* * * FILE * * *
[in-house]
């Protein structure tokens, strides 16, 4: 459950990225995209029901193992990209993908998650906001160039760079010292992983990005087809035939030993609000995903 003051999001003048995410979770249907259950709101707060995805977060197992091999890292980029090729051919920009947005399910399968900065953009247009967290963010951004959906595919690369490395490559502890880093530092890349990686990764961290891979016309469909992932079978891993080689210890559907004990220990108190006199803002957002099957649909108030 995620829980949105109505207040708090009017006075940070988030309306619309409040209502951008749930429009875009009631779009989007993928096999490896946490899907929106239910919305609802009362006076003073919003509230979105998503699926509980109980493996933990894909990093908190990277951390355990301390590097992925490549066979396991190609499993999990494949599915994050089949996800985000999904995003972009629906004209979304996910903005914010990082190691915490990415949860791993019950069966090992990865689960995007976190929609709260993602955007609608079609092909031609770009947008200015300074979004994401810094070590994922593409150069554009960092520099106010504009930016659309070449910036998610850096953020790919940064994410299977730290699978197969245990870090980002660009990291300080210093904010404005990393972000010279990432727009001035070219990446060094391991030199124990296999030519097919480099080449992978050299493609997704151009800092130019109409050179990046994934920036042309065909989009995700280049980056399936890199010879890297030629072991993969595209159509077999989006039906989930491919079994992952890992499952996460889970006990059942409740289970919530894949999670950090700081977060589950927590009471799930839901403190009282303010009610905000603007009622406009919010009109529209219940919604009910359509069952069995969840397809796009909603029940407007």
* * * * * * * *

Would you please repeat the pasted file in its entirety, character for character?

[in-house]
């Protein structure tokens, strides 16, 4: 459950990225995209029901193992990209993908998650906001160039760079010292992983990005087809035939030993609000995903 003051999001003048995410979770249907259950709101707060995805977060197992091999890292980029090729051919920009947005399910399968900065953009247009967290963010951004959906595919690369490395490559502890880093530092890349990686990764961290891979016309469909992932079978891993080689210890559907004990220990108190006199803002957002099957649909108030 995620829980949105109505207040708090009017006075940070988030309306619309409040209502951008749930429009875009009631779009989007993928096999490896946490899907929106239910919305609802009362006076003073919003509230979105998503699926509980109980493996933990894909990093908190990277951390355990301390590097992925490549066979396991190609499993999990494949599915994050089949996800985000999904995003972009629906004209979304996910903005914010990082190691915490990415949860791993019950069966090992990865689960995007976190929609709260993602955007609608079609092909031609770009947008200015300074979004994401810094070590994922593409150069554009960092520099106010504009930016659309070449910036998610850096953020790919940064994410299977730290699978197969245990870090980002660009990291300080210093904010404005990393972000010279990432727009001035070219990446060094391991030199124990296999030519097919480099080449992978050299493609997704151009800092130019109409050179990046994934920036042309065909989009995700280049980056399936890199010879890297030629072991993969595209159509077999989006039906989930491919079994992952890992499952996460889970006990059942409740289970919530894949999670950090700081977060589950927590009471799930839901403190009282303010009610905000603007009622406009919010009109529209219940919604009910359509069952069995969840397809796009909603029940407007």